Senate Bill Would Amend Constitutional Provisions on Redistricting
A move to amend the provisions of Kentucky’s constitution that deal with redistricting has been introduced in the state Senate. State Senator Robert Stivers’s bill would change the laws around redistricting, and give more direction for how medium-sized counties could be split.
Right now, the constitution says that any county that can be made one whole district cannot be split. But Stivers’s language would allow some counties that can’t be split under that rule to now be open to divisions.
“The example would be Pulaski County, instead of cutting it up five ways and not having one wholly contained district in Pulaski County, they have five partial districts in Pulaski County. That would make it clear that you would need to make one whole district then split the rest,” he says.
The bill would mostly affect the House redistricting plans, because the Senate tends to keep counties whole whenever possible. The bill would also defer to federal rules on redistricting, not state rules and precedent set by state courts. The deference to federal law was the main argument the Legislative Research Commission made to the Supreme Court during this year's redistricting lawsuit.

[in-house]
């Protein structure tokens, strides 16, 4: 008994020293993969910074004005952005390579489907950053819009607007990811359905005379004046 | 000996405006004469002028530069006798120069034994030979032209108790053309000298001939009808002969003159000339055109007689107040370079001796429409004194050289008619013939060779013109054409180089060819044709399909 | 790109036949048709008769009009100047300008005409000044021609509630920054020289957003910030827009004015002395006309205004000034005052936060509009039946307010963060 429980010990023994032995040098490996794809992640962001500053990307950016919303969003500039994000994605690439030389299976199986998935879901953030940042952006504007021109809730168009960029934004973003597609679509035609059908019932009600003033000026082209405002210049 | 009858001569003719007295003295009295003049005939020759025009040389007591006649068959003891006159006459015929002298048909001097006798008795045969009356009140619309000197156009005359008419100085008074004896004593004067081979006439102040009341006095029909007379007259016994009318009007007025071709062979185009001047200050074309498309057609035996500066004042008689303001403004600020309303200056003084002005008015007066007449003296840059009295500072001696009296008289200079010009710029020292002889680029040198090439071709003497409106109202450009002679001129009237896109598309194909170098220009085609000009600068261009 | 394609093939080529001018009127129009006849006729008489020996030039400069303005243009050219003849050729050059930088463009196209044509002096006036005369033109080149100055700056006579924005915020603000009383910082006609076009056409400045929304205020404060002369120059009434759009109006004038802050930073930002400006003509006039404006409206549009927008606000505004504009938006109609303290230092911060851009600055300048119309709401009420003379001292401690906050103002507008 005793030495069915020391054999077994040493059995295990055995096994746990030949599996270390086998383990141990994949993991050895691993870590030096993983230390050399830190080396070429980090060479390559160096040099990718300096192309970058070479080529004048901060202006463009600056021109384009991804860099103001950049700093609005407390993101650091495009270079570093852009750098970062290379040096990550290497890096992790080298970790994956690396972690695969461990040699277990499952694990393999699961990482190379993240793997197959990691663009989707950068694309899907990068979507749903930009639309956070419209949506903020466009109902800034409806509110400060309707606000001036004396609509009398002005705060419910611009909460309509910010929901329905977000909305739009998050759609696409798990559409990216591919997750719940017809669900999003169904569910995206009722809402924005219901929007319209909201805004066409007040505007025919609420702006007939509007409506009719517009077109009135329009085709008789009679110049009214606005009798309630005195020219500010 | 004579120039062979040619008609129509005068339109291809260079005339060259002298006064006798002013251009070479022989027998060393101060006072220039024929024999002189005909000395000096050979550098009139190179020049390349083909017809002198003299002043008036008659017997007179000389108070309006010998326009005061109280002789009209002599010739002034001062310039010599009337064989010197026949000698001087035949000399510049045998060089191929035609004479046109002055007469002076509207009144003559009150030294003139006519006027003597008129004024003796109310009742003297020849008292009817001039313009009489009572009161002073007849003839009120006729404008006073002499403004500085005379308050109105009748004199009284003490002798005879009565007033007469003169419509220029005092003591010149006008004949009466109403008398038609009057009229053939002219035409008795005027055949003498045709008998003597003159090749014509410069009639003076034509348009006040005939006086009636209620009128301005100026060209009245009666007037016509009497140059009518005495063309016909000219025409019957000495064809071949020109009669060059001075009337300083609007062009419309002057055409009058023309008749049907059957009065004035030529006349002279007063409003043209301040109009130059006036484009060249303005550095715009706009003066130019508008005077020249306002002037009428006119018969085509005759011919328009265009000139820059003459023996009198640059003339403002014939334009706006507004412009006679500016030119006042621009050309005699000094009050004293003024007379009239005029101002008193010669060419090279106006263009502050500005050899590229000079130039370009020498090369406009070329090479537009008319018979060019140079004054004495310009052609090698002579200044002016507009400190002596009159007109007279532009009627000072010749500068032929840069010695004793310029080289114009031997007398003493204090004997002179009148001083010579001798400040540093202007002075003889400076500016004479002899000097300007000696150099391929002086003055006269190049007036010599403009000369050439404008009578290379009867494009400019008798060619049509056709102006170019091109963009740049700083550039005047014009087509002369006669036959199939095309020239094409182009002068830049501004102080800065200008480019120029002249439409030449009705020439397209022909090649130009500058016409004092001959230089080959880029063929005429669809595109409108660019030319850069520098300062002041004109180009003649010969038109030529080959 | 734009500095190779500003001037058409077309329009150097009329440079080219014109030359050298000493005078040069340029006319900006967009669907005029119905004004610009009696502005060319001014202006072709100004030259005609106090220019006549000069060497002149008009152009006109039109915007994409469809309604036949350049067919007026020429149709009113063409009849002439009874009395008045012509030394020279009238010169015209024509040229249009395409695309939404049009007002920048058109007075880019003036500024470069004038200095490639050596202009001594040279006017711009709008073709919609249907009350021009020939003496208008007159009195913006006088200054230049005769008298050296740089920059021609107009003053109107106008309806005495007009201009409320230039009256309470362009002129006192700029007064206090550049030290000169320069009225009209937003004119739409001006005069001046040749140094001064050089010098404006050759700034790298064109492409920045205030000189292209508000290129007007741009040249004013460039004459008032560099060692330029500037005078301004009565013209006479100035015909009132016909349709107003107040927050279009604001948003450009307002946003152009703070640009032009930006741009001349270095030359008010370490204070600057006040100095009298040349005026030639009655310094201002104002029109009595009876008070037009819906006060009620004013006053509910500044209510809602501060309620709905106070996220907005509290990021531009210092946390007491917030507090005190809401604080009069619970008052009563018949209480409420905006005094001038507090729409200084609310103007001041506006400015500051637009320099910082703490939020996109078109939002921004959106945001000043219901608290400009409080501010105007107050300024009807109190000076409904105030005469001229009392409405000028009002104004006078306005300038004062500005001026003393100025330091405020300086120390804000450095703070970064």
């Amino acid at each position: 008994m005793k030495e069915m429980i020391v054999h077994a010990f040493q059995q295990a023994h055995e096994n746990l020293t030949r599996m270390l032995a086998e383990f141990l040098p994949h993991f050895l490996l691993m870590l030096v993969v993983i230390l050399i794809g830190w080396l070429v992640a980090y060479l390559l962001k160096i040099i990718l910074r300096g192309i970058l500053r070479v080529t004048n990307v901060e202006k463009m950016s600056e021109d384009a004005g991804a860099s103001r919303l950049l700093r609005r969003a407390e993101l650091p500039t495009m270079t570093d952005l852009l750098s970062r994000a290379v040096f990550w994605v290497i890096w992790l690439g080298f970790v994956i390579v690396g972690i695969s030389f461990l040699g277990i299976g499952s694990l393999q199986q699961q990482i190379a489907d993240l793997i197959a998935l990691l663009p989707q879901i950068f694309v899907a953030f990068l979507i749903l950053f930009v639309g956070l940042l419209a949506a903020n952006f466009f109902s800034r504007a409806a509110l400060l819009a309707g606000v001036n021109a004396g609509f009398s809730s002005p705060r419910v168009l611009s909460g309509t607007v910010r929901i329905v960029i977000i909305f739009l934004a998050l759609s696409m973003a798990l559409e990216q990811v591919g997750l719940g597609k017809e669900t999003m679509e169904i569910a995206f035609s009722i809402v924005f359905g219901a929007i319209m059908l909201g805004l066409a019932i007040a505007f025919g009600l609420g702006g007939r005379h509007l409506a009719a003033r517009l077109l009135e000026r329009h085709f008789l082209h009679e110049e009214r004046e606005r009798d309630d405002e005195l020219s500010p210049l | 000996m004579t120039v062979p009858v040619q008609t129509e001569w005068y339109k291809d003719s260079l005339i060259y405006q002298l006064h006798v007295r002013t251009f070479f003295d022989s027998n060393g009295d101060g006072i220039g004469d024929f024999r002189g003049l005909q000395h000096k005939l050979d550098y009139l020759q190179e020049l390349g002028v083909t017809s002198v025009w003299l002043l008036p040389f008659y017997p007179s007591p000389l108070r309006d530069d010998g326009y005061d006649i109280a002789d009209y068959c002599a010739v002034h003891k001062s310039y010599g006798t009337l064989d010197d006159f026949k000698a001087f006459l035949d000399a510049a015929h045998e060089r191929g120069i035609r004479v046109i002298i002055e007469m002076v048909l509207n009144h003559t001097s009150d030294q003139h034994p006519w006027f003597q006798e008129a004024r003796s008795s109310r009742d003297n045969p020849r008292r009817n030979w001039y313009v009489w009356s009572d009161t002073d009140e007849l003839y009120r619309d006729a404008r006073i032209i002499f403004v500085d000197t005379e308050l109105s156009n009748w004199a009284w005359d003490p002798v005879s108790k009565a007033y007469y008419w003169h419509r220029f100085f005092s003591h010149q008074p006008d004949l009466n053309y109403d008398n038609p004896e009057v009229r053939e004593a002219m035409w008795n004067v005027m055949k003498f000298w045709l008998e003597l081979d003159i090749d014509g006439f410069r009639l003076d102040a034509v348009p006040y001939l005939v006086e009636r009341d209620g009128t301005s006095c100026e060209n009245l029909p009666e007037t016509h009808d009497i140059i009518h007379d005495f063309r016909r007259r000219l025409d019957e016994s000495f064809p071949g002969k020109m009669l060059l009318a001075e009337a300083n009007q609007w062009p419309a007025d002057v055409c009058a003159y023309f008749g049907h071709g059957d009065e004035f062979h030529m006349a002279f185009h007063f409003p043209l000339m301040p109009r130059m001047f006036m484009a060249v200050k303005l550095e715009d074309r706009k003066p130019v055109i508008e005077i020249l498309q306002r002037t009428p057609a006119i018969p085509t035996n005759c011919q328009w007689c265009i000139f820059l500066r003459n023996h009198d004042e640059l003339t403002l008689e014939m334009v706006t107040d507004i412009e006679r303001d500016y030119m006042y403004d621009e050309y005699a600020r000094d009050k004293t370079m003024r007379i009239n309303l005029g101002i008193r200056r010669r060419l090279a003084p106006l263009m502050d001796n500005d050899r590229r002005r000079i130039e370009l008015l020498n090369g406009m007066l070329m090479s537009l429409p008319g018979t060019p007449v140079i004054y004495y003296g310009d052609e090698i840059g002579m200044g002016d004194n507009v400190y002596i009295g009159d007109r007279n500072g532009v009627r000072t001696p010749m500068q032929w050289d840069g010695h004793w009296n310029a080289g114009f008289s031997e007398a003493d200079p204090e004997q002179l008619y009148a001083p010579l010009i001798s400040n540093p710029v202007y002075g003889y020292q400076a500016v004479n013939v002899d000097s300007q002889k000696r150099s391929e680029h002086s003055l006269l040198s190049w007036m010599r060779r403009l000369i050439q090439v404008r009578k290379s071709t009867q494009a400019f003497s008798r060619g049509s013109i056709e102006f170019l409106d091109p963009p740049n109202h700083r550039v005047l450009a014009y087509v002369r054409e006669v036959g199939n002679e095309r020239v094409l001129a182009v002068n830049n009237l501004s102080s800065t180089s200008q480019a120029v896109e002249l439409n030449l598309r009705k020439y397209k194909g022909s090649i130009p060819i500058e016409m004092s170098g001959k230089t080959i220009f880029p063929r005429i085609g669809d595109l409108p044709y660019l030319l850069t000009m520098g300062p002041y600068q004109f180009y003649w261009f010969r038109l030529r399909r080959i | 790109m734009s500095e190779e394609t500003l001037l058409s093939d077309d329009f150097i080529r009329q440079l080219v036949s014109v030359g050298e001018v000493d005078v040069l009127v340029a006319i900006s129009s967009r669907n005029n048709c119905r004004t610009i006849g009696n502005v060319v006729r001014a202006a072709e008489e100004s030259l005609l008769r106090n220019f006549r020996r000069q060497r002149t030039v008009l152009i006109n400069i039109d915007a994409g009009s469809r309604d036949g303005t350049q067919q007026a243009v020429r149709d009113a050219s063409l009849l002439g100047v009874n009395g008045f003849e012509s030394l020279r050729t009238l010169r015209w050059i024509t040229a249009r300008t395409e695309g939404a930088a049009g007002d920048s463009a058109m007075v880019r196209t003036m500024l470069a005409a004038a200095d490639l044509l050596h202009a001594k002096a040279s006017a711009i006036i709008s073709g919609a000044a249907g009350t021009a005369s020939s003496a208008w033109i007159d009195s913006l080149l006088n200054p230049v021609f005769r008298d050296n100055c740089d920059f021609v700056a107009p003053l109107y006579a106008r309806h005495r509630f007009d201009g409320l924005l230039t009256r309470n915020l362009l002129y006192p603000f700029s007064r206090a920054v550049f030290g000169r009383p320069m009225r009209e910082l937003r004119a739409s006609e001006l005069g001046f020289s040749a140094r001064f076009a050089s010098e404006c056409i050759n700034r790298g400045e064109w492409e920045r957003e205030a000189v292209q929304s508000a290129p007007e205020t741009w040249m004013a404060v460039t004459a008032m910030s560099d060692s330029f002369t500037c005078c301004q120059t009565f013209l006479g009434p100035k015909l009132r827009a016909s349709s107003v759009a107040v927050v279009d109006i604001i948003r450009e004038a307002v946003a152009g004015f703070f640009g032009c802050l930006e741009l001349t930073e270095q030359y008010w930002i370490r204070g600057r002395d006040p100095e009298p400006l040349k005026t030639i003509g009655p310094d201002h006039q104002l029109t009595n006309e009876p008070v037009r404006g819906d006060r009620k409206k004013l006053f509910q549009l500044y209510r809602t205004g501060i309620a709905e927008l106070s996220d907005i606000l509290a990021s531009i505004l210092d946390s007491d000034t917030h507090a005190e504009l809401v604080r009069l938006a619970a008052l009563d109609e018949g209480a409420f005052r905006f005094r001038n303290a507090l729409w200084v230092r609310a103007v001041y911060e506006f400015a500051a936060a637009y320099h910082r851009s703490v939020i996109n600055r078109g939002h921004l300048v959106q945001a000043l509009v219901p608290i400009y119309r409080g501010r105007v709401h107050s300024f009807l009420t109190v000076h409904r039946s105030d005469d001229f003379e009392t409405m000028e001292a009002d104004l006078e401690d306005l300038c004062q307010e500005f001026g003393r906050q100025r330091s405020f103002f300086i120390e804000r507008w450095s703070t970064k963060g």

In that state Supreme Court ruling, Chief Justice John Minton questioned why lawmakers hadn’t tried to change the rules before. Stivers says that ruling provided some of the impetus for his bill.
“It impacted it, it was not the sole or exclusive reason but we all knew after having done redistricting that it was problematic in trying to comply with Section 33 in modern times. And that discussion has been ongoing since it was raised in the Supreme Court.”
Stivers says he hasn’t had formal discussion with the House on the issue yet. And since the bill would amend Section 33 of the state Constitution, it would have to be ratified by voters this fall. If that happens, it would allow the new rules to be in effect for the legislature's second attempt at redistricting next year.